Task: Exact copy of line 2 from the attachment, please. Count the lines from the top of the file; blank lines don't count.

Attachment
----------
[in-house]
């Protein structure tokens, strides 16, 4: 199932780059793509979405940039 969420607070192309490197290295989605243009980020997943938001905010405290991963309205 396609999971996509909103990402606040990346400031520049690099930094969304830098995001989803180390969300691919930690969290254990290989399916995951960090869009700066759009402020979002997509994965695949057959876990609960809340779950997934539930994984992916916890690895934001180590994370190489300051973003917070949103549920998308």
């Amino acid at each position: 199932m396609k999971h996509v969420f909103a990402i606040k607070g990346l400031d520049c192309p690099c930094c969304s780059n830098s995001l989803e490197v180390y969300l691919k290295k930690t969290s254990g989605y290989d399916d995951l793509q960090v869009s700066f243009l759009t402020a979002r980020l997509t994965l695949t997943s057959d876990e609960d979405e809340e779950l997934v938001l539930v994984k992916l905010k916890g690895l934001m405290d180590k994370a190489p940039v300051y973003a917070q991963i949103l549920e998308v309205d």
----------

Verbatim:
């Protein structure tokens, strides 16, 4: 199932780059793509979405940039 969420607070192309490197290295989605243009980020997943938001905010405290991963309205 396609999971996509909103990402606040990346400031520049690099930094969304830098995001989803180390969300691919930690969290254990290989399916995951960090869009700066759009402020979002997509994965695949057959876990609960809340779950997934539930994984992916916890690895934001180590994370190489300051973003917070949103549920998308």